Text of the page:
What is “political constructivism”? And to what extent is it of general use to political philosophy? My aim is to suggest that we can extract answers to these questions from John Rawls’s most clearly constructivist work, “Kantian Constructivism in Moral Theory.” In particular, we can formulate political constructivism as a general approach to political philosophy which is free from at least two limitations that Rawls himself might otherwise seem to place on its potential scope. The first is the special “political” (...)
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  21. Rawls's Practical Conception of Justice: Opinion, Tradition and Objectivity in Political Liberalism.Alexander Kaufman - 2006 - Journal of Moral Philosophy 3 (1):23-43.
    In Political Liberalism, Rawls emphasizes the practical character and aims of his conception of justice. Justice as fairness is to provide the basis of a reasoned, informed and willing political agreement by locating grounds for consensus in the fundamental ideas and values of the political culture. Critics urge, however, that such a politically liberal conception of justice will be designed merely to ensure the stability of political institutions by appealing to the currently-held opinions of actual citizens. In order to evaluate (...)
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  22. Foreign Policy in a Constructed World.V. Kubálková - 2001
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  23. Social Constructivism and the Philosophy of Science.André Kukla - 2000 - Routledge.
    Social constructivists maintain that we invent the properties of the world rather than discover them. Is reality constructed by our own activity? Or, more provocatively, are scientific facts--is everything --constructed? Social Constructivism and the Philosophy of Science is a clear assessment of this critical and increasingly important debate. Andre Kukla presents a comprehensive discussion of the philosophical issues involved and analyzes the strengths and weaknesses of a range of constructivist arguments, illustrating the divide between the sociology and the philosophy of (...)
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  24. Rawls and Cohen on Facts and Principles.A. Faik Kurtulmus - 2009 - Utilitas 21 (4):489-505.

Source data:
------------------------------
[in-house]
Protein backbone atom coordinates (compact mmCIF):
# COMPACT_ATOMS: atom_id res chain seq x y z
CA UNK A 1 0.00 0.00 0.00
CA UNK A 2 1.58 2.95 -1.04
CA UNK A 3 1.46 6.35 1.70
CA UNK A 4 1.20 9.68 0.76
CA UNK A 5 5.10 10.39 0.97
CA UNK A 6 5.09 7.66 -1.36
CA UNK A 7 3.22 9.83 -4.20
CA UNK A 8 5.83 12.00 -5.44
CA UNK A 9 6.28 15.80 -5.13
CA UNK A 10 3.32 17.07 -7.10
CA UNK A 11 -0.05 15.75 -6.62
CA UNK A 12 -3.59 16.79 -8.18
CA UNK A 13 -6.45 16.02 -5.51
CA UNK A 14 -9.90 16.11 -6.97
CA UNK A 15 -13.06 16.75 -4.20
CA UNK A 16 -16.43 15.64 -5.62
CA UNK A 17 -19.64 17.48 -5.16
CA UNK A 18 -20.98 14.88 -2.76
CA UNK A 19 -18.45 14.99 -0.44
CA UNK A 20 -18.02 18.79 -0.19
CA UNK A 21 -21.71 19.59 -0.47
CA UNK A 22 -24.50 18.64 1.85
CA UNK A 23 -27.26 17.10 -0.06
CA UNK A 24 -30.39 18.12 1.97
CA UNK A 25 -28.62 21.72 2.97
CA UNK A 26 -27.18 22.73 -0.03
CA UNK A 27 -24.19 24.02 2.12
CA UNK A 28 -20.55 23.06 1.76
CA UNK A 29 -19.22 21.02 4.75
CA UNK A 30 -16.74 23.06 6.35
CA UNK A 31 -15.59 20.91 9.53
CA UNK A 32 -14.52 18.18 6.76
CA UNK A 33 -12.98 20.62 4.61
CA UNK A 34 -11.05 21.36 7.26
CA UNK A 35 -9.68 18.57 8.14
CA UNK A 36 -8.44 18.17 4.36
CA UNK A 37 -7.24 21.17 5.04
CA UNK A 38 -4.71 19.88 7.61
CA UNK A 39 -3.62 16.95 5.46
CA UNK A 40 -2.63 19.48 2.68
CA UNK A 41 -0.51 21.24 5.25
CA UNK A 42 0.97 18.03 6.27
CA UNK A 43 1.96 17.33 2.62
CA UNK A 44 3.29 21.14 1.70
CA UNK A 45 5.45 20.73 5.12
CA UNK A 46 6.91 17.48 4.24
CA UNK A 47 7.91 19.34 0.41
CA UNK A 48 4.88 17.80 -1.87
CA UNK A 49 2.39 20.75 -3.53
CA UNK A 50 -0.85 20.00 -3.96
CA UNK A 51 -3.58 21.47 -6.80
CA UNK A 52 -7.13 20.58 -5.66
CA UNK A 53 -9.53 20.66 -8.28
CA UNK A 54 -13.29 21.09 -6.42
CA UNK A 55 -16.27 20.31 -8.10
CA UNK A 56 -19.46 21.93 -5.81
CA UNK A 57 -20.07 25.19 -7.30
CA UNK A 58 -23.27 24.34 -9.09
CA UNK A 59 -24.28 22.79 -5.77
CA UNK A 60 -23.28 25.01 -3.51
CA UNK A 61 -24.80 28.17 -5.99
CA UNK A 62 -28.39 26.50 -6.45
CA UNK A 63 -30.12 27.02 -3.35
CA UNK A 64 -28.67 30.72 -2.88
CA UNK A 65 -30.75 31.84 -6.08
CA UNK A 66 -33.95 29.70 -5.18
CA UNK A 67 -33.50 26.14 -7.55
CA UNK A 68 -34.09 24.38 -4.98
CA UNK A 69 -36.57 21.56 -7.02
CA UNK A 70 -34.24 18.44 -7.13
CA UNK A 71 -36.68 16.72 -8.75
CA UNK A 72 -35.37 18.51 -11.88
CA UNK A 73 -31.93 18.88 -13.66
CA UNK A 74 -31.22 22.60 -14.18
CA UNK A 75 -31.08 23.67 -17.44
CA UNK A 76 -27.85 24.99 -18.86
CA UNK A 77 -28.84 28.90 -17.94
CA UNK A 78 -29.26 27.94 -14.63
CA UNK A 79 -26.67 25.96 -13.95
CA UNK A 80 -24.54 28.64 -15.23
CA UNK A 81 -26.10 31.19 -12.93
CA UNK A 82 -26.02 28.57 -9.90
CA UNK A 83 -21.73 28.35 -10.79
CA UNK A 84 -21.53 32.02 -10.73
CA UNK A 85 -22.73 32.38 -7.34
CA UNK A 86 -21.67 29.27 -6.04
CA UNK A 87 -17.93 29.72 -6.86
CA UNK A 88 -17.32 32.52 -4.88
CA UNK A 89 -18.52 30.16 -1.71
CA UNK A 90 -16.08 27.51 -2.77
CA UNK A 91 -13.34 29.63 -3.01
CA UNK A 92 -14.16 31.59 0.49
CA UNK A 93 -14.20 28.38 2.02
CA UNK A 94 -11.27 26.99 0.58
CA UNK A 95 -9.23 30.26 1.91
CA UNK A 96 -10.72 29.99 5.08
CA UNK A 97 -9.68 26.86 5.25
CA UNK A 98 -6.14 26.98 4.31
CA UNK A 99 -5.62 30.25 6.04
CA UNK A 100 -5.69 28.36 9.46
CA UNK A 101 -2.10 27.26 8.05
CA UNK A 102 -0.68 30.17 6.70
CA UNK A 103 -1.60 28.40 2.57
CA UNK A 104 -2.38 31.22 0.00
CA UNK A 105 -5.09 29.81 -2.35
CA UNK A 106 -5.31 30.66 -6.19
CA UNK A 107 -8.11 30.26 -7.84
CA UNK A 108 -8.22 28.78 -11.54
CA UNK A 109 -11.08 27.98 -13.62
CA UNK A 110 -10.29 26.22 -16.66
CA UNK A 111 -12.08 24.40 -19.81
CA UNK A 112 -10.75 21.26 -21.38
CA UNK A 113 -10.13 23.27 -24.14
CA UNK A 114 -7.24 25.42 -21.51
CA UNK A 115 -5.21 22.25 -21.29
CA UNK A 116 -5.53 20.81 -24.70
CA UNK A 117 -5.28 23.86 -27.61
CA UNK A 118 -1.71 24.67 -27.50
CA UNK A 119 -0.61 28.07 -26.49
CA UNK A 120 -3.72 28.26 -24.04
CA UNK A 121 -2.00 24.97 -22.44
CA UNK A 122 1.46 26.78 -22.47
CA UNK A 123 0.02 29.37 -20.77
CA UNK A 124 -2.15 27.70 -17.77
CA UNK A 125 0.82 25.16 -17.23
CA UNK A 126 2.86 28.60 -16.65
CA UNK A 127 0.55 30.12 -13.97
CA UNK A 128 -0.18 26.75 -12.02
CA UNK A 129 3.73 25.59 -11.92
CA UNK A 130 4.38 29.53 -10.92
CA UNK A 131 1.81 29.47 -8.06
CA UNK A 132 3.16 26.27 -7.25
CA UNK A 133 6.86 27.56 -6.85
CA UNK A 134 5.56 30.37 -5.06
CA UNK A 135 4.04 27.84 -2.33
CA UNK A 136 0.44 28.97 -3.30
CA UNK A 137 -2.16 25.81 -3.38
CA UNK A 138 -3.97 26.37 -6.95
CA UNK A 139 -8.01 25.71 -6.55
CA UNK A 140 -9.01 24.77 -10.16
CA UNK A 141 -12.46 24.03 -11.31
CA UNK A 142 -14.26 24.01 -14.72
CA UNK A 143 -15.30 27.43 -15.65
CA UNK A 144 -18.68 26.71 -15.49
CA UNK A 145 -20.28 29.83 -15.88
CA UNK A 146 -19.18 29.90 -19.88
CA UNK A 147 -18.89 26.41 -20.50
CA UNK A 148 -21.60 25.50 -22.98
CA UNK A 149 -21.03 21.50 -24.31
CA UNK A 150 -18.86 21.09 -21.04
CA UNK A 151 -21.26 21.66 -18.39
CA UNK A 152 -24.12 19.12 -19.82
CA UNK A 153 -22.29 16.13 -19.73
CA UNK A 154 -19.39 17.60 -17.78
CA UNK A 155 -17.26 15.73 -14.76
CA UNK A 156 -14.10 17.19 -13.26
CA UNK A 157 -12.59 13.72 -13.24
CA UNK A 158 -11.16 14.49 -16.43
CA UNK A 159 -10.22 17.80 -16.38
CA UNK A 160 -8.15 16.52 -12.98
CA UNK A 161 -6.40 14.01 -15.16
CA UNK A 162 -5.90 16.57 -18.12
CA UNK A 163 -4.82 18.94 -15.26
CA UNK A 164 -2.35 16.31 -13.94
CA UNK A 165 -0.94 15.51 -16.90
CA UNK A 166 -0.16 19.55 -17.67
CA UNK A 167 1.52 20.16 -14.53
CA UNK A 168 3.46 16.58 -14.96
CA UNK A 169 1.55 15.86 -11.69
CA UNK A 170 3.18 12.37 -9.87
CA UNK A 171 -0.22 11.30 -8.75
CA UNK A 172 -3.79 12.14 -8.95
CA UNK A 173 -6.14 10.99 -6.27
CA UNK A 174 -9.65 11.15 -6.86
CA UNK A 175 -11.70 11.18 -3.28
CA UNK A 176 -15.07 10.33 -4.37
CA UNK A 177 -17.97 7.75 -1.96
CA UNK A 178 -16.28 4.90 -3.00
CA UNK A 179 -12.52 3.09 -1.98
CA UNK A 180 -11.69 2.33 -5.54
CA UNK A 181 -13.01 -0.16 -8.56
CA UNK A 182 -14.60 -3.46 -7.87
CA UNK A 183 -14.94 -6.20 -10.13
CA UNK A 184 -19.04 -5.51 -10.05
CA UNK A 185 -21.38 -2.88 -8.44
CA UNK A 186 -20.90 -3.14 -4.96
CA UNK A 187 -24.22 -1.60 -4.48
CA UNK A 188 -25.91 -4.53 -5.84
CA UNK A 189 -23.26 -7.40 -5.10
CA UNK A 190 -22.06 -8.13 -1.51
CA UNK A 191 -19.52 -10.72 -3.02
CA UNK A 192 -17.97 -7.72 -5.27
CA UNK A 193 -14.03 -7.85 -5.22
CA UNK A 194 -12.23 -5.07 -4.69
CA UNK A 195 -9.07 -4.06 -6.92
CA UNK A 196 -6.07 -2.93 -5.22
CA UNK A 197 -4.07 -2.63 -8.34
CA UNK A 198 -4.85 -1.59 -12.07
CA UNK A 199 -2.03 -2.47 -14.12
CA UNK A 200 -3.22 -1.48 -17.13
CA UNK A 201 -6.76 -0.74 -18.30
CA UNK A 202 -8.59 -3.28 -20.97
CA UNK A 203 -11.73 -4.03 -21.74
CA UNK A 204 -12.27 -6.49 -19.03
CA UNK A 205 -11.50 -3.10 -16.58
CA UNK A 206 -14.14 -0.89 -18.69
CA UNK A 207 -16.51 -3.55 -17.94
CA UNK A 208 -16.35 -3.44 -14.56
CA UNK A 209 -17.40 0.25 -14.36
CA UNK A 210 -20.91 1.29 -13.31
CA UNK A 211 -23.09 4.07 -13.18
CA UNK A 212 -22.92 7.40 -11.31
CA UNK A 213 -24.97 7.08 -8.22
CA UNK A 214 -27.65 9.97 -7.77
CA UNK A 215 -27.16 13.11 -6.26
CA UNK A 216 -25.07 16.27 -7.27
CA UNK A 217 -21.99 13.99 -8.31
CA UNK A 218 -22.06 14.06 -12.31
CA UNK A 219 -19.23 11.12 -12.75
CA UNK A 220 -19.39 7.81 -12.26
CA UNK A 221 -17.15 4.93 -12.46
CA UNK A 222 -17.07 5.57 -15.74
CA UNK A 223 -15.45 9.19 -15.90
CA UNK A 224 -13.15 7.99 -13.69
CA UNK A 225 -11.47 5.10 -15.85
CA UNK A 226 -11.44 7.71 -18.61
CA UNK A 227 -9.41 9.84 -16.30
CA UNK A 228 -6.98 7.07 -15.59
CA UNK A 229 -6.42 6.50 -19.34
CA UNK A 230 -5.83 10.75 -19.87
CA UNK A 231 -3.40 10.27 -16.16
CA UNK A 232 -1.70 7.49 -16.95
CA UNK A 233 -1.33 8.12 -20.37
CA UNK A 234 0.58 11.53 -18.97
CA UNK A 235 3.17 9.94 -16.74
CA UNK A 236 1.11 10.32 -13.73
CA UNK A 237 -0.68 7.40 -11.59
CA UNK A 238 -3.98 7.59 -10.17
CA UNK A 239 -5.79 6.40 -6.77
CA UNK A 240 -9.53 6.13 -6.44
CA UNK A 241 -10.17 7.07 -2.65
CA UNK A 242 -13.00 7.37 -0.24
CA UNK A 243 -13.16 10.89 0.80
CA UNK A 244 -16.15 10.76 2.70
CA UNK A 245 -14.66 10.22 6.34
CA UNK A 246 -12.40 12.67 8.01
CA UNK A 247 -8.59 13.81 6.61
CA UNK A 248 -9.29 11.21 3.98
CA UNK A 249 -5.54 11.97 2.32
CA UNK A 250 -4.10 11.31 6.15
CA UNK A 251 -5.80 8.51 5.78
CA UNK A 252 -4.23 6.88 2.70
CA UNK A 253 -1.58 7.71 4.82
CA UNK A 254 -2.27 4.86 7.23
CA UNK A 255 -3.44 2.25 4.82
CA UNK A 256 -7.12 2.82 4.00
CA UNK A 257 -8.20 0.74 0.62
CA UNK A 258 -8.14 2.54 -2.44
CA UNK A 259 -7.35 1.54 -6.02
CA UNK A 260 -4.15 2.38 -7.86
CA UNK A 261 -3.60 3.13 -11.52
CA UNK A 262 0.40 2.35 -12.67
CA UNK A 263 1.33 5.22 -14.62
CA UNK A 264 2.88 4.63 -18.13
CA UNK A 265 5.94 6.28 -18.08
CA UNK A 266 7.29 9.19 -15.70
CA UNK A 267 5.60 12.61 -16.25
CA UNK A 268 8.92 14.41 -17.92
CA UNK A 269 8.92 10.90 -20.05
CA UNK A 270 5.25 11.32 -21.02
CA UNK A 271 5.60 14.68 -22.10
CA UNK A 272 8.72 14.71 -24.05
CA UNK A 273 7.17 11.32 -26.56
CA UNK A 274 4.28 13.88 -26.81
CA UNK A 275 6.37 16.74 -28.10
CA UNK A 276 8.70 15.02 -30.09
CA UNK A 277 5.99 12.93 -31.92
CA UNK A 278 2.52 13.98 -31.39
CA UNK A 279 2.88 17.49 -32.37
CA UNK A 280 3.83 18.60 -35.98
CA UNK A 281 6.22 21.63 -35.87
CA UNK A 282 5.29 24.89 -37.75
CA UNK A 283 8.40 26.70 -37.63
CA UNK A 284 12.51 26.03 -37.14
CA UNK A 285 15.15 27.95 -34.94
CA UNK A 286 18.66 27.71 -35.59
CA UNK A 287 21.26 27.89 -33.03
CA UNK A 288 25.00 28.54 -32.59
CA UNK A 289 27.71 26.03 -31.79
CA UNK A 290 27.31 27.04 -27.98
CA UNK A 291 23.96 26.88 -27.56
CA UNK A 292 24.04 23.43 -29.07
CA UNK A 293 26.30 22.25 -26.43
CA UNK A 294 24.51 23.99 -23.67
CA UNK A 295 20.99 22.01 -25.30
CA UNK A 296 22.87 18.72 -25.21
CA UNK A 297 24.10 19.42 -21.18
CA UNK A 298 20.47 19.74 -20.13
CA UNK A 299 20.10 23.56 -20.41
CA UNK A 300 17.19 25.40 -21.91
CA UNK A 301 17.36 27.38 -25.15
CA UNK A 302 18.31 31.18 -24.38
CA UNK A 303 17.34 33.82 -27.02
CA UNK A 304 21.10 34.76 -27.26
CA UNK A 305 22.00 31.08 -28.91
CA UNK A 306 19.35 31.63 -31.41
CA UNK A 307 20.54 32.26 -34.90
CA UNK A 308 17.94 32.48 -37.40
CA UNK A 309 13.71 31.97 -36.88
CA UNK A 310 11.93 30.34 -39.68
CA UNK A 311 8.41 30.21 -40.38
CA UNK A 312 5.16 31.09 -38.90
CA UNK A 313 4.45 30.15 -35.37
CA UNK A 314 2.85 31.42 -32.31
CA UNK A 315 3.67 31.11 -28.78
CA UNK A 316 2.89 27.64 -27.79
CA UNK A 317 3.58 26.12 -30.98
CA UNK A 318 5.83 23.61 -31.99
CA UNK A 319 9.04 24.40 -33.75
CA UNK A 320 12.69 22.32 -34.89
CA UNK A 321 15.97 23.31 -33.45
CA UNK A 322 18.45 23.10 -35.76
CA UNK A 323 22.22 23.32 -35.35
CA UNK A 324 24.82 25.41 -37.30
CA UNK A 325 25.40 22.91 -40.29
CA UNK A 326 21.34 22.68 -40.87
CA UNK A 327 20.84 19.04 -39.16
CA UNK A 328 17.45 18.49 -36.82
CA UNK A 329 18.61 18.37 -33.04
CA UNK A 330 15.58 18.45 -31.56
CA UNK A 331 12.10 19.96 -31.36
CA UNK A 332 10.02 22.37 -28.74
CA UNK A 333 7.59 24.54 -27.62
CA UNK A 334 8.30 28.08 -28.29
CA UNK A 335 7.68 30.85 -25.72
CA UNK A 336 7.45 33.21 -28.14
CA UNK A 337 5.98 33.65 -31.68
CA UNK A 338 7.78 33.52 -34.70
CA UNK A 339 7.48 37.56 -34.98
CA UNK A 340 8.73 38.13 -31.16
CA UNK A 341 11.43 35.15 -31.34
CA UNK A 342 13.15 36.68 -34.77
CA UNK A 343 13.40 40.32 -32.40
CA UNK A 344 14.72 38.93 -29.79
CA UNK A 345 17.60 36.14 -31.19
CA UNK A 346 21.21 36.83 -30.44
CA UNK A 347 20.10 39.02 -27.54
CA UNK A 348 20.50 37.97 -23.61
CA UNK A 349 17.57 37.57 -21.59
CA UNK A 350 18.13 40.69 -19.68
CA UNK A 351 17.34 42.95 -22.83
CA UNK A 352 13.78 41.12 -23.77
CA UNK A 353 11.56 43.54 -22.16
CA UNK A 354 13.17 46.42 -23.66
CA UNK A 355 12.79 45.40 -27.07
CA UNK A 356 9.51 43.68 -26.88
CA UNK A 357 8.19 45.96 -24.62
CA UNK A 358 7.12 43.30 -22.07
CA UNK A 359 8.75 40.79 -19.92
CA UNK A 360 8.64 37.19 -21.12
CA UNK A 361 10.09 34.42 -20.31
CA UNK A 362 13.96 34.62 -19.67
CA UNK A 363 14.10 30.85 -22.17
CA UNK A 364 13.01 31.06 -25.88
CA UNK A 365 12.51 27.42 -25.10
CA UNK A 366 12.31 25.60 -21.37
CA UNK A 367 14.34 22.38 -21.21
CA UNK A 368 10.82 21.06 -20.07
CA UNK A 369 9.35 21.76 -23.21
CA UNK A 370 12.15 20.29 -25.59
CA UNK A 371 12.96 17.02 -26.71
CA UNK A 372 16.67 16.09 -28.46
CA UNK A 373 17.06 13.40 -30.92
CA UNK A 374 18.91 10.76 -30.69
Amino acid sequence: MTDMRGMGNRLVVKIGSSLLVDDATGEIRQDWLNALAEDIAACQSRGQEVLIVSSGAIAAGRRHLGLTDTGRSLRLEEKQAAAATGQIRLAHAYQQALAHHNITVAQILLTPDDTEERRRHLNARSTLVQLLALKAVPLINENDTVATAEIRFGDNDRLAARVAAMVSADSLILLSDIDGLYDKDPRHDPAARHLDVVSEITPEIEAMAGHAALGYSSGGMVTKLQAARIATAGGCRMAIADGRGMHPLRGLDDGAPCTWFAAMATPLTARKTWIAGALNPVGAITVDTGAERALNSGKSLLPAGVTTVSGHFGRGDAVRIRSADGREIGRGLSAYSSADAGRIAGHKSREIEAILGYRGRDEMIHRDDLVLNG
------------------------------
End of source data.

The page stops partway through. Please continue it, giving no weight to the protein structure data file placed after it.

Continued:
G. A. Cohen has recently argued for a thesis about the relationship between facts and principles. He claims that Rawls denies this thesis, and the truth of this thesis vitiates Rawls’s constructivist procedure. I argue against both claims by developing an account of Rawls’s justificatory strategy and the role of facts in this strategy, which I claim is similar to the role of facts in some defences of utilitarianism.
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  25. Book in Review: Rescuing Justice and Equality, by G. A. Cohen. Cambridge, MA: Harvard University Press, 2008. 448 Pp. $45.00. [REVIEW]J. T. Levy - 2010 - Political Theory 38 (4):593-596.
  26. Public Reason and the Moral Foundation of Liberalism.Jon Mahoney - 2004 - Journal of Moral Philosophy 1 (3):311-331.
    moral foundation of liberalism can be defended in one of three ways: (1) as a conception one accepts as a result of one’s affirmation of political liberalism, (2) as a conception one must affirm as a presupposition for political liberalism, or (3) as a philosophical truth about practical reason and persons. The first option makes it impossible to distinguish a moral consensus from a modus vivendi . The second renders the moral foundation of liberalism dogmatic because it affirms a moral (...)
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  27. Constructivism and Relativism in Oakeshott.Leslie Marsh - 2005 - In Corey Abel & Timothy Fuller (eds.), In The Intellectual Legacy of Michael Oakeshott. Imprint Academic.
    This paper highlights a troubling tension within the philosophy of Michael Oakeshott. The relativistic stance that informs his radical constructivism gives license to socio-political conclusions we know Oakeshott couldn’t possibly accept.
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  28. Kantian Constructivism and Reconstructivism: Rawls and Habermas in Dialogue.Thomas McCarthy - 1994 - Ethics 105 (1):44-63.
  29. Liberalism and the Defence of Political Constructivism.Catriona McKinnon - 2002 - Palgrave-Macmillan.
    Contemporary liberal political justification is often accused of preaching to the converted: liberal principles are acceptable only to people already committed to liberal values. Catriona McKinnon addresses this important criticism by arguing that self-respect and its social conditions should be placed at the heart of the liberal approach to justification. A commitment to self-respect delivers a commitment to the liberal values of toleration and public reason, but self-respect itself is not an exclusively liberal value.
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  30. On the Very Idea of Cosmopolitan Justice: Constructivism and International Agency.Saladin Meckled-Garcia - 2008 - Journal of Political Philosophy 16 (3):245-271.
  31. Saving Identity From Postmodernism|[Quest]| The Normalization of Constructivism in International Relations.Andrea Teti Nik Hynek - 2010 - Contemporary Political Theory 9 (2):171.
  32. 9 Constructivism in Rawls and Kant1.Onora O'neill - 2003 - In Samuel Richard Freeman (ed.), The Cambridge Companion to Rawls. Cambridge University Press. pp. 347.
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  33. Political Liberalism and Public Reason: A Critical Notice of John Rawls, Political Liberalism.Onora O'Neill - 1997 - Philosophical Review 106 (3):411-428.
  34. Commonsense Constructivism, or, the Making of World Affairs.Ralph Pettman - 2000 - M.E. Sharpe.
    Fully accessible to students and scholars alike, this engaging book introduces the constructivist approach to understanding world affairs.
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  35. John Rawls' Actual Contractualism.Thomas Porter - unknown